Monday, June 02, 2014

Academic research in India and top-ranked journal publications

Indian universities, the IITs and the IIMs rank low in international rankings. Everybody knows why: inadequate faculty publications in top-ranked international journals. The solution that many institutions have adopted is to incentivise publications in these journals by making these a condition for confirmation and promotion.

Pulapre Balakrishnan, writing in the Hindu, questions this approach and proposes an alternative:

In July 2013, a group of scientists and publishers issued a statement called the San Francisco Declaration on Research Assessment (DORA). While identifying peer-reviewed papers as central to an evaluation of research output, they argued for eliminating the use of journal-based metrics, such as the Journal Impact Factor (JIF) in funding, appointment and promotion considerations. It was recommended that research ought to be assessed on its own merits rather than on the basis of the journal in which it was published. It is significant that among the original signatories of DORA was the American Association for the Advancement of Science. 

We need to heed this call. Quantitative scoring based on JIF may wear the garb of objectivity, and cardinality may even bring with it the comfort of transparency to some, but it cannot be a substitute for assessing knowledge creation. The long-standing practice in India had been to have research peer-reviewed and these reports considered by a committee of experts. There should be a return to this practice as it is superior to the points-based system which prejudges content and quality. Finally, in issuing a guideline for assessing research, the UGC must focus exclusively on the researcher’s contribution to knowledge and cease privileging “foreign” publications over “Indian” ones and “international” conferences over “national” ones. 
Balakrishnan does not spell out why precisely we should not insist on publications in top-ranked journals. One important reason that I would venture to put forward is that, at least in the social sciences, it is difficult for Indian researchers, working on Indian problems, to get published in the top journals which are overwhelmingly in the West (mostly, the US). These topics may not be of interest to those journals. Also, publication in a journal requires knowing what topics and approaches are the flavour of the day, networking with journal editors and referees, having the opportunity to have one's working paper critiqued in seminars at leading colleges. Bereft of these advantages, Indian academics face heavy odds. Insisting on A-grade journal publications, in these circumstances, could lead to demoralisation- and faculty not producing anything at all. A classic case of the best becoming the enemy of the good.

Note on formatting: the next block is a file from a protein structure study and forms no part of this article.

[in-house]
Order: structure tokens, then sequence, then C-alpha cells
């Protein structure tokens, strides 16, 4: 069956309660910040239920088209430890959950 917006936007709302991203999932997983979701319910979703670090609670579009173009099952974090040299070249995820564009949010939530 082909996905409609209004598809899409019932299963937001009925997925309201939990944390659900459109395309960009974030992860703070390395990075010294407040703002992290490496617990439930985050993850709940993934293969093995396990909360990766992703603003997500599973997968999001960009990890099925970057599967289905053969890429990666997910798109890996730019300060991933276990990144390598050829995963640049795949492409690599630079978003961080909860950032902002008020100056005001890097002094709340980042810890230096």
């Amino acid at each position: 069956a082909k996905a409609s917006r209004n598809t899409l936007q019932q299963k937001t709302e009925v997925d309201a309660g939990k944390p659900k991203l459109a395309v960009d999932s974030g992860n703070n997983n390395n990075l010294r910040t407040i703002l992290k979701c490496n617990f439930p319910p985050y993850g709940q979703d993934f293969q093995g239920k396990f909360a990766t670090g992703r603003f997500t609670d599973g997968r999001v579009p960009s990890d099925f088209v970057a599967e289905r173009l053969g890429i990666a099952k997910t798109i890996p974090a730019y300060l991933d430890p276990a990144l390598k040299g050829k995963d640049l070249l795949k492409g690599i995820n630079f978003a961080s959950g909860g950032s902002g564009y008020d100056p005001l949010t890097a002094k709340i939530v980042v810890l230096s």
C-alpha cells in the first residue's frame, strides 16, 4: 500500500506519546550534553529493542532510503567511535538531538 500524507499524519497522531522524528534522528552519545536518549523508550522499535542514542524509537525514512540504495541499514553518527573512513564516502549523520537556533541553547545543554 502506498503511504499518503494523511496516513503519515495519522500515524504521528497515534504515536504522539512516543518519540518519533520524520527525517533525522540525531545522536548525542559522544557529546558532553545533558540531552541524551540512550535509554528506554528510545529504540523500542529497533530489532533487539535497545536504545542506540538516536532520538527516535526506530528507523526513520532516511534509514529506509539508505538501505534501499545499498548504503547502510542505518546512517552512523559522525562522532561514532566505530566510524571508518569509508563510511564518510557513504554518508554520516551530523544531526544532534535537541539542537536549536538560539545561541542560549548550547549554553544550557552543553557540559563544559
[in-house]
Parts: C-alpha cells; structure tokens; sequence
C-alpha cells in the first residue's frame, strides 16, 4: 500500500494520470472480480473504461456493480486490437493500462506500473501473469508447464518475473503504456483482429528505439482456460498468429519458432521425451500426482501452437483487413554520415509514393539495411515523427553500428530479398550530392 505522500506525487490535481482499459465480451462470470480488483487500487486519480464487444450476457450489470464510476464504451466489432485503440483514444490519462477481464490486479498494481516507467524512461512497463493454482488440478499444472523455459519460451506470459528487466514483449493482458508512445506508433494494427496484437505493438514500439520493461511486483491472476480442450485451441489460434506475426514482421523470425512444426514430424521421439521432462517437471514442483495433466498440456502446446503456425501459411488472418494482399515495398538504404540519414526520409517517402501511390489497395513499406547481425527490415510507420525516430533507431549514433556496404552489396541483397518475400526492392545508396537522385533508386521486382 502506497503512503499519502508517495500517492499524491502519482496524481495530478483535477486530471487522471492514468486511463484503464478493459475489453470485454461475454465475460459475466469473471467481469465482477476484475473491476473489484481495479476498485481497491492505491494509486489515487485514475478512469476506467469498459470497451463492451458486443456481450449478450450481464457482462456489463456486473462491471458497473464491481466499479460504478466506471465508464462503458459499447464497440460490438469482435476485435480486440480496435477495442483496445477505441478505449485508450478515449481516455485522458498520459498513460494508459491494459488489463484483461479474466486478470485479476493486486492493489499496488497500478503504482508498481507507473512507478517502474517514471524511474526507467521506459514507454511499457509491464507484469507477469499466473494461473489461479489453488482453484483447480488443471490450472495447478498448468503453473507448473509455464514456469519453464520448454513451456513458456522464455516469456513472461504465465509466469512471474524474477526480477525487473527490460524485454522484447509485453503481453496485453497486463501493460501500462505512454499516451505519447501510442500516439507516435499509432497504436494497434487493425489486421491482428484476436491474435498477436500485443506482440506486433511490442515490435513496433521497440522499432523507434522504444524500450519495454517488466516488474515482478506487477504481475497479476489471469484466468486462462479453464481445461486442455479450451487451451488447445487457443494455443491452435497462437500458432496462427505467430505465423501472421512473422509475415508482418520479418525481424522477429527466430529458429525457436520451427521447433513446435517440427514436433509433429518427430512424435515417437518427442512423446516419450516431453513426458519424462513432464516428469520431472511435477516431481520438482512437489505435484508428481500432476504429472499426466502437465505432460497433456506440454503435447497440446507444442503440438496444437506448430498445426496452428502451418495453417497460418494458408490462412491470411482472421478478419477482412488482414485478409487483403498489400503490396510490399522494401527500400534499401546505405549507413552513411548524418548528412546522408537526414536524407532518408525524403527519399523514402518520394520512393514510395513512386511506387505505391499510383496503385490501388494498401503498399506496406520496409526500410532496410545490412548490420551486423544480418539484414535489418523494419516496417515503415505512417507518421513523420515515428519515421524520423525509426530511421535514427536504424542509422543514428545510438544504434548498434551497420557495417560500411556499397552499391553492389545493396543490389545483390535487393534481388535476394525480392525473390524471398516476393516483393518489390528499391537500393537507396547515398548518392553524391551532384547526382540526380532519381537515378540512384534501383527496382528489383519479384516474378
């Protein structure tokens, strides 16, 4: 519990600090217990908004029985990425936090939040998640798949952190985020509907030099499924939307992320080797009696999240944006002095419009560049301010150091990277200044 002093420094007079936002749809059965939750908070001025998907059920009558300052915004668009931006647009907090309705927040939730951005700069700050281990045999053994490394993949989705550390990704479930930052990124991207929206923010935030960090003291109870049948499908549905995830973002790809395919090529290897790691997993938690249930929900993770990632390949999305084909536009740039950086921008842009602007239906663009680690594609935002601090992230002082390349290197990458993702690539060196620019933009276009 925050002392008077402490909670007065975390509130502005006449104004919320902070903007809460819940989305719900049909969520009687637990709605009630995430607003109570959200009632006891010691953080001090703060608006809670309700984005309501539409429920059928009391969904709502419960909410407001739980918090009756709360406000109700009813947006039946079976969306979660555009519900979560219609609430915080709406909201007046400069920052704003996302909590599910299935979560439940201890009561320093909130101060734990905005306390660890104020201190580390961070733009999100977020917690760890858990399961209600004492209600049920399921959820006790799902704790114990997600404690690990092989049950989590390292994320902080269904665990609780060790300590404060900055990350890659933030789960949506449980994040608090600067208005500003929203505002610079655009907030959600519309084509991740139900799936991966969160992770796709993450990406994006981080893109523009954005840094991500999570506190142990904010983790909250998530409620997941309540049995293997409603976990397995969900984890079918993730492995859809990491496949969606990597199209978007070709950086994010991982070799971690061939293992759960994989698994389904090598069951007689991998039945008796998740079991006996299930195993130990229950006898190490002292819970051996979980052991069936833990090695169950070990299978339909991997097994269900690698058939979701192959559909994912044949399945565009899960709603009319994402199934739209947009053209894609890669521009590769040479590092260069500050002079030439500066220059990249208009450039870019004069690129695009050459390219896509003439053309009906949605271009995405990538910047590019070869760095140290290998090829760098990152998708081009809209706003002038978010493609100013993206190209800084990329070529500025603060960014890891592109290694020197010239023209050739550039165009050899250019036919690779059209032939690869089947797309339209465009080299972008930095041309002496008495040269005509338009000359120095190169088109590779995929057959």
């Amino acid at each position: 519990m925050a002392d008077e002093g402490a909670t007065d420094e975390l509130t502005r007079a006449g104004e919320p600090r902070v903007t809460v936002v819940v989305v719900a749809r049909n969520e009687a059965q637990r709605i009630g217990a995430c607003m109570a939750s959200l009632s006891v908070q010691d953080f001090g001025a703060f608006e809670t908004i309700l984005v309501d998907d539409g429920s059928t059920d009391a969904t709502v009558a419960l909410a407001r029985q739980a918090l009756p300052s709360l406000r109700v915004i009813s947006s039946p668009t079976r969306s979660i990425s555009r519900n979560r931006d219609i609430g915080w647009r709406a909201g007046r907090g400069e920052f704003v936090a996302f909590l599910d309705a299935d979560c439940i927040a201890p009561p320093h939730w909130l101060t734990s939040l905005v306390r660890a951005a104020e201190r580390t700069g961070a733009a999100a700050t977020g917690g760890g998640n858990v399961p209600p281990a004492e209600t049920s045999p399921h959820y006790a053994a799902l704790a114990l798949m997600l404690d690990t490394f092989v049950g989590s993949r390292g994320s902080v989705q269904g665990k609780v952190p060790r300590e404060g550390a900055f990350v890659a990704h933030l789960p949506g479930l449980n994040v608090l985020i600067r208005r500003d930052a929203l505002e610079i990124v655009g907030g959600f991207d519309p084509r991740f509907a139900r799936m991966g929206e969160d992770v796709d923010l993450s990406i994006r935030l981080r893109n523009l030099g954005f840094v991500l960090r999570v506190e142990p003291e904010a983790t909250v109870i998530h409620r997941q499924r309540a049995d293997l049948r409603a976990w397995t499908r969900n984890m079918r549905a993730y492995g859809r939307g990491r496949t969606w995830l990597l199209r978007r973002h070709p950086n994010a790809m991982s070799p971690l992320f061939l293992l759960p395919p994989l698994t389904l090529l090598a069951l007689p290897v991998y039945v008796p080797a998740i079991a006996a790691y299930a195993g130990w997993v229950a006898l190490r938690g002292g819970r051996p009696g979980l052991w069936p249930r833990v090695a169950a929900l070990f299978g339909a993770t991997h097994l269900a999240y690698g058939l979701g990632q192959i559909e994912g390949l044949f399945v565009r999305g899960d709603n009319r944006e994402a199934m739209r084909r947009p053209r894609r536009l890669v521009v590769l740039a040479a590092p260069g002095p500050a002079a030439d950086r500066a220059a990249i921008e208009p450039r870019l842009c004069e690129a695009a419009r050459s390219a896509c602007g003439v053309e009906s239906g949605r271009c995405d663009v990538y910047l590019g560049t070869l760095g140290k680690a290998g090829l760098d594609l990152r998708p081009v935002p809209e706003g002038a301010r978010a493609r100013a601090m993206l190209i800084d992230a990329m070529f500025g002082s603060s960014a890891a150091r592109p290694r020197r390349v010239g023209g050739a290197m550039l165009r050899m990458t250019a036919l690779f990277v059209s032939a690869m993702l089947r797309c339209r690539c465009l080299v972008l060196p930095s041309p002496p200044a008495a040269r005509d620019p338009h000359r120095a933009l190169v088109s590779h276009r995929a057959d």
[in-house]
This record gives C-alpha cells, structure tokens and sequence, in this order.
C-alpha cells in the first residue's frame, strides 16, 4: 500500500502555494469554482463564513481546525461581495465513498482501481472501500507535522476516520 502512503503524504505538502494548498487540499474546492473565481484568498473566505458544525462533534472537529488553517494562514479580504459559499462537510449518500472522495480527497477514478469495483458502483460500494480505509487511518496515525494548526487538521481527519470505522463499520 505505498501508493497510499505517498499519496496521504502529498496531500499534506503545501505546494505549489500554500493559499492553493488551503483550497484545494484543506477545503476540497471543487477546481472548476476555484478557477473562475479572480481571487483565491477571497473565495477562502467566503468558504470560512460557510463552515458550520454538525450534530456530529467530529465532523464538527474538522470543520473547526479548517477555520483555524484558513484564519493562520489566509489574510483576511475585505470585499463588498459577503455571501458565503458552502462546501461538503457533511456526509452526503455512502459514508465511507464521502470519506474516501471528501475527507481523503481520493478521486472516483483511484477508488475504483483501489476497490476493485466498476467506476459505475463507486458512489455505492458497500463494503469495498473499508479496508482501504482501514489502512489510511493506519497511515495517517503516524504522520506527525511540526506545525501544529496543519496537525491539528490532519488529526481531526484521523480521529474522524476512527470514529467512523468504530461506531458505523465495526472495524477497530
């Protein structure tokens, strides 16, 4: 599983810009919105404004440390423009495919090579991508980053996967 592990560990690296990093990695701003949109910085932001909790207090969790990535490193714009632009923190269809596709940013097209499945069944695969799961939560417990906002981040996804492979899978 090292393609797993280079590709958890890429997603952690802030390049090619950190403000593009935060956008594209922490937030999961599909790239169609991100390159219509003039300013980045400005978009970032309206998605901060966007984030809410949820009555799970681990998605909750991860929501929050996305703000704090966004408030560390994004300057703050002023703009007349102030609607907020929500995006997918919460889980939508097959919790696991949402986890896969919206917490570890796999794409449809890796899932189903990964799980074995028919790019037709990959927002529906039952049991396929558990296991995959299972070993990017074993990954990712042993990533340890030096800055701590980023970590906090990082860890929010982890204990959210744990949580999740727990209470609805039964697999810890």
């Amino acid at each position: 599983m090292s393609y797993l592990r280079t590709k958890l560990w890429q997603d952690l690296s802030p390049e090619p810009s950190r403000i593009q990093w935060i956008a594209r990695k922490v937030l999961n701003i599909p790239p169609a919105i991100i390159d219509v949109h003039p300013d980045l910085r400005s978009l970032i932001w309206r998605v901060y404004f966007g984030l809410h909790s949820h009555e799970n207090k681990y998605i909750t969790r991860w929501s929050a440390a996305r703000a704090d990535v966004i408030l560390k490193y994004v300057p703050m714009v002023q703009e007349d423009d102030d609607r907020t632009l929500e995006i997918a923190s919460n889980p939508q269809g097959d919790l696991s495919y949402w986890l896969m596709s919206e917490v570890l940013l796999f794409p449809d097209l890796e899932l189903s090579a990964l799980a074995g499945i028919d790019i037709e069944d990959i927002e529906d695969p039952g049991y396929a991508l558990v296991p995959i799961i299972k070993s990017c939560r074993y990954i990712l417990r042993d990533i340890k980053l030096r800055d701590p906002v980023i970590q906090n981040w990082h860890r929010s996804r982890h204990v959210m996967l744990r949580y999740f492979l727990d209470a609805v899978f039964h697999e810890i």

That said, what do we make of Balakrishnan's alternative? "Peer-review" within one's own institution can become a farce, an exercise in mutual back-scratching (or back-stabbing). A committee of outside experts is a better idea but, again, these experts must not be constituted by the head of the institution whose faculty is being evaluated. We need an independent body constituted by the government for this purpose. This body must consist of academics with impeccable research credentials. MHRD had proposed setting up a collegium of scholars for making appointments to central universities, IITs and IIMs. Such a body could also be entrusted with the task of reviewing research.

However, we need to be clear about one thing. If we turn our backs on international publications, we must forget about moving up in international rankings as well.

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